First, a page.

Category: Reference

DataTables.net — a nice way to display lots of data in a web page.

Lately I’ve been doing some work with Allan Jardine’s DataTables jQuery plugin. You know the SNL line saying, “if it’s not Scottish, it’s crap!” This software does nothing to disprove that saying. It’s excellent. Datatables does a great, and simple, job of transforming plain old html data tables into sortable and searchable marvels. It also supports Ajax callbacks, allowing it to handle very… Read more →

W3Schools? Expert Sex Change?

If you do any software development, you probably use the Google search engine to look up lots of details. Have you ever had to pick through your search results to avoid websites whose search engine optimization is better than their information? I’m looking at you, W3 Schools and Experts – Exchange! There’s a free Chrome plugin called W3SchoolsHider. Spetnik Solutions in St.… Read more →

RabbitMQ Message Queuing on FreeBSD

RabbitMQ is a message queue system. It lets computer programs send each other work to do, without waiting for them to do it. I’ve been getting this working on the open-source FreeBSD unix-like system. These are notes on getting started. This writeup was helpful to me. Install it and get it working As with any complex server software, there are… Read more →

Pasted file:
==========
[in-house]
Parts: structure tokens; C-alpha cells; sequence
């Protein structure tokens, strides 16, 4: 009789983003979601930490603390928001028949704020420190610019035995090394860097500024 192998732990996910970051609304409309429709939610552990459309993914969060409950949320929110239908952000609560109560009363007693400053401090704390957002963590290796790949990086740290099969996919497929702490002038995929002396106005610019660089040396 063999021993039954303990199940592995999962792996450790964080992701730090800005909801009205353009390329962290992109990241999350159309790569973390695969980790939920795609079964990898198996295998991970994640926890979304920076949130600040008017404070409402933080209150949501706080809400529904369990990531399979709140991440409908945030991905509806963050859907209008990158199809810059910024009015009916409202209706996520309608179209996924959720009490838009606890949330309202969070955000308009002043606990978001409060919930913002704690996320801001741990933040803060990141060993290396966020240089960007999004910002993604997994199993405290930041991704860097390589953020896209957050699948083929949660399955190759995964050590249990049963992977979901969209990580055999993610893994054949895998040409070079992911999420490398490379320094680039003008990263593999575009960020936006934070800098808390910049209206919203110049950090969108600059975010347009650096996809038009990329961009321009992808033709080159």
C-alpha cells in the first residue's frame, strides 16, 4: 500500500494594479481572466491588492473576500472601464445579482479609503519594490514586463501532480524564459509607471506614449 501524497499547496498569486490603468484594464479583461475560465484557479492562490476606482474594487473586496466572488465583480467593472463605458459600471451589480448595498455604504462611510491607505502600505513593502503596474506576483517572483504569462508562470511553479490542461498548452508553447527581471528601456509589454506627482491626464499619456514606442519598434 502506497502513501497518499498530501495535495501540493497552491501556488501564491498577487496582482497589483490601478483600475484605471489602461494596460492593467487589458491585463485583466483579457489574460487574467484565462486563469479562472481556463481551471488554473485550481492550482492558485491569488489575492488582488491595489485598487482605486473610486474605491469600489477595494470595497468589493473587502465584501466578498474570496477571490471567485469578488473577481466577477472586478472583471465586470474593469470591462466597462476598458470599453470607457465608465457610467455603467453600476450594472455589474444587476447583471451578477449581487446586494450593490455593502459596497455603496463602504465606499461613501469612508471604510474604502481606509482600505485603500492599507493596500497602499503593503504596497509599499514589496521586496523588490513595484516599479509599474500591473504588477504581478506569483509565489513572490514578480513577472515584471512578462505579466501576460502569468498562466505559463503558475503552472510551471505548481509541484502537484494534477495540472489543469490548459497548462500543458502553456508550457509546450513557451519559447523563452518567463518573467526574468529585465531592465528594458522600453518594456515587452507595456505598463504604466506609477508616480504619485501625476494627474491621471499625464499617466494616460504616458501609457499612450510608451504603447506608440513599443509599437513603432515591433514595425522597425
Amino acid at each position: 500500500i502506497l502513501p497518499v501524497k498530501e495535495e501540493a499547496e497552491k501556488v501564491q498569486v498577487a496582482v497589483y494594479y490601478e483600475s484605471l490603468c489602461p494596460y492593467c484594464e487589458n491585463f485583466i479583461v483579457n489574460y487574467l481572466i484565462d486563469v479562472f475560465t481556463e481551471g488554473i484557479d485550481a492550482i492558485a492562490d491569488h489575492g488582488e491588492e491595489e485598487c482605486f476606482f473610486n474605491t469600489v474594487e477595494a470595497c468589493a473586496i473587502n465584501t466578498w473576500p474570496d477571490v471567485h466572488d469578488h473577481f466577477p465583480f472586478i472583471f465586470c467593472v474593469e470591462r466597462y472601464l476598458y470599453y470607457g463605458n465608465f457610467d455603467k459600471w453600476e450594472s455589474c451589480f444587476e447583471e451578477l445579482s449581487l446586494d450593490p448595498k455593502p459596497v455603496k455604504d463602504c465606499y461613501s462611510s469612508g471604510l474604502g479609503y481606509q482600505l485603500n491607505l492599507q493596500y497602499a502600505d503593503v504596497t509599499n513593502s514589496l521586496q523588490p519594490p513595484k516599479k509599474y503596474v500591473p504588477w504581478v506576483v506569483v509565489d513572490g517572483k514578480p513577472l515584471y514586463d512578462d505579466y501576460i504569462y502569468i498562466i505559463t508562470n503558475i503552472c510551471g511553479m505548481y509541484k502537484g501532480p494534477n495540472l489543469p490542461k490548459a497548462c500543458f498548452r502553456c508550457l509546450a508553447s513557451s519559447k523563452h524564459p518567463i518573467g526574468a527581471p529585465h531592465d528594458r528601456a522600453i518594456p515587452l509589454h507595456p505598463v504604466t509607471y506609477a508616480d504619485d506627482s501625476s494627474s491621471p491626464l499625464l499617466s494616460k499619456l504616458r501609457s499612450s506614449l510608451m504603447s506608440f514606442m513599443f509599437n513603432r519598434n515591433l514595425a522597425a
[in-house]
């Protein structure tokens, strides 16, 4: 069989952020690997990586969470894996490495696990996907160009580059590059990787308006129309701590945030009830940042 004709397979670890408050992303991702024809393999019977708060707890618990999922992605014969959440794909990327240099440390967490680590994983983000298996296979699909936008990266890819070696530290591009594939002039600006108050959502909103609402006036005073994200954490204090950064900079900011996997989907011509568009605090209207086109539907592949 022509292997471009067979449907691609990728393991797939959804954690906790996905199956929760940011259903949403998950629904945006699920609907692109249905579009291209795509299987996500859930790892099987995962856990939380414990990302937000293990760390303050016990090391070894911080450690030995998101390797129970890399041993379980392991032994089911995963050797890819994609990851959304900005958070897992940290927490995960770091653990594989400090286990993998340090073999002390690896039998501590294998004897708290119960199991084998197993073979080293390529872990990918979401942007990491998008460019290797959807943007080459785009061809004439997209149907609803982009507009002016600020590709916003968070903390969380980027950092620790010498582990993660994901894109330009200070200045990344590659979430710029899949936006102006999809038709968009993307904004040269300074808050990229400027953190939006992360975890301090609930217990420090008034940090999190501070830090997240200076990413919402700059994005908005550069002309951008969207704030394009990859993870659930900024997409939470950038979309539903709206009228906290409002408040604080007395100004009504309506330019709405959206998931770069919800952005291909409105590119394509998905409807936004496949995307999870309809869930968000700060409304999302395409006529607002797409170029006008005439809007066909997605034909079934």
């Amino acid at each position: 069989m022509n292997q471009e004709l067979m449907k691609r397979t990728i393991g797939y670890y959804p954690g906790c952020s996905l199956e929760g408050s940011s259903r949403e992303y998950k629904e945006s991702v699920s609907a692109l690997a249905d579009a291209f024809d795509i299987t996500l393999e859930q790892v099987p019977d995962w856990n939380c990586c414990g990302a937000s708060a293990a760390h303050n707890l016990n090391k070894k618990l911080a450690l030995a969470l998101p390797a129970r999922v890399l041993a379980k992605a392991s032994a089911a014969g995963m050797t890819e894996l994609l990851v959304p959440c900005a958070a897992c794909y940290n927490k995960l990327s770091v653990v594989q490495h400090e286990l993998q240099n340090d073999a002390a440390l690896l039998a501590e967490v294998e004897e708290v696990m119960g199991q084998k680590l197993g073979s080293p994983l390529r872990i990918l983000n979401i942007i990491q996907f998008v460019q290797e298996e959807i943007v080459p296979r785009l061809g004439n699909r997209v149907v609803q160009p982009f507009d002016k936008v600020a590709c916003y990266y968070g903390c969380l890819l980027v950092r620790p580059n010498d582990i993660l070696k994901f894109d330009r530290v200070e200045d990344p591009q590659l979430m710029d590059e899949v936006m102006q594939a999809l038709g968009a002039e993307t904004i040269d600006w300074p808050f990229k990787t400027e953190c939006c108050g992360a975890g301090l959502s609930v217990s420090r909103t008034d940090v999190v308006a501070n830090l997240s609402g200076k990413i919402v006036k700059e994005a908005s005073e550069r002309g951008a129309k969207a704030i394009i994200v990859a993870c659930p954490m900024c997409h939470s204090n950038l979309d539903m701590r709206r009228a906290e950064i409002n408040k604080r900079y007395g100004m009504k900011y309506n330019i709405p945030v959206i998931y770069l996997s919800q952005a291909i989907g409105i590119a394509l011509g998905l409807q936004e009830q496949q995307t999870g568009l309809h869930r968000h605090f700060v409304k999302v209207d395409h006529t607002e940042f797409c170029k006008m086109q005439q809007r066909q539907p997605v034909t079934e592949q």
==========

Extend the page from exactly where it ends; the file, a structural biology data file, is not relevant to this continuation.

Battery costs and the smart grid

The GM company recently disclosed, to their vendor’s dismay, that they can buy electric-vehicle batteries for their new Bolt EV for US$145 per kilowatt hour. It’s rare enough to find costs for these batteries that it’s worth doing a scratchpad computation of what the payback might look like for home electric use. My home electricity supplier (National Grid) charges separately for… Read more →

Adrian Frutiger

Mr. Frutiger designed type. Among his designs were OCR-B. It’s used to print the numbers on bank checks. He also designed Univers and the eponymous Frutiger. If you have found your way in many airports worldwide, you owe it partially to the signs with Frutiger’s letterforms. He died September 10, 2015. Read more →

Good stuff from Microsoft

Microsoft has rolled out some good developer-support stuff lately. This will help us get past their embrace – extend – suffocate strategy of the Ballmer years. They now allow individuals and small teams to use Visual Studio Community Edition free of charge. This is huge for their ecosystem: it puts them on a par, toolchain-wise, with the Java / Eclipse ecosystem.… Read more →